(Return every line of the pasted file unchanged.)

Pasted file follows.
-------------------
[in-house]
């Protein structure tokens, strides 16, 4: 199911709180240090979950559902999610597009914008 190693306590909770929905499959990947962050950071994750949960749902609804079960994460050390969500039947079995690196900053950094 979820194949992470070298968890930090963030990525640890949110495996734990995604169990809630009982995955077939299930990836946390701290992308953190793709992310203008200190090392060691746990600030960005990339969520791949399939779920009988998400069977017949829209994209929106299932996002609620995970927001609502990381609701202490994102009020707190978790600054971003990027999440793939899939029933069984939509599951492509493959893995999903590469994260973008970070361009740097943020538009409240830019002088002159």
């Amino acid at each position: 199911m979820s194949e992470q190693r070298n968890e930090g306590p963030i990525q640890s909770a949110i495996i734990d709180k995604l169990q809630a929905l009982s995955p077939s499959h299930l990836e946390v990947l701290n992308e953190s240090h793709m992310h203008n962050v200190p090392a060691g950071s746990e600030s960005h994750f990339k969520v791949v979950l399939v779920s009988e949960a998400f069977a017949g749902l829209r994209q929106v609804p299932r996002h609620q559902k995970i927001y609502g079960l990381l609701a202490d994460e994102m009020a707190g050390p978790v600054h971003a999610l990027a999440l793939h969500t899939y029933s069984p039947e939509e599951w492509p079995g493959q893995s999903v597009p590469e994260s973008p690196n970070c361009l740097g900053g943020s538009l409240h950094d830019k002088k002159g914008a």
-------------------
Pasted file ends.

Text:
[in-house]
């Protein structure tokens, strides 16, 4: 199911709180240090979950559902999610597009914008 190693306590909770929905499959990947962050950071994750949960749902609804079960994460050390969500039947079995690196900053950094 979820194949992470070298968890930090963030990525640890949110495996734990995604169990809630009982995955077939299930990836946390701290992308953190793709992310203008200190090392060691746990600030960005990339969520791949399939779920009988998400069977017949829209994209929106299932996002609620995970927001609502990381609701202490994102009020707190978790600054971003990027999440793939899939029933069984939509599951492509493959893995999903590469994260973008970070361009740097943020538009409240830019002088002159």
């Amino acid at each position: 199911m979820s194949e992470q190693r070298n968890e930090g306590p963030i990525q640890s909770a949110i495996i734990d709180k995604l169990q809630a929905l009982s995955p077939s499959h299930l990836e946390v990947l701290n992308e953190s240090h793709m992310h203008n962050v200190p090392a060691g950071s746990e600030s960005h994750f990339k969520v791949v979950l399939v779920s009988e949960a998400f069977a017949g749902l829209r994209q929106v609804p299932r996002h609620q559902k995970i927001y609502g079960l990381l609701a202490d994460e994102m009020a707190g050390p978790v600054h971003a999610l990027a999440l793939h969500t899939y029933s069984p039947e939509e599951w492509p079995g493959q893995s999903v597009p590469e994260s973008p690196n970070c361009l740097g900053g943020s538009l409240h950094d830019k002088k002159g914008a």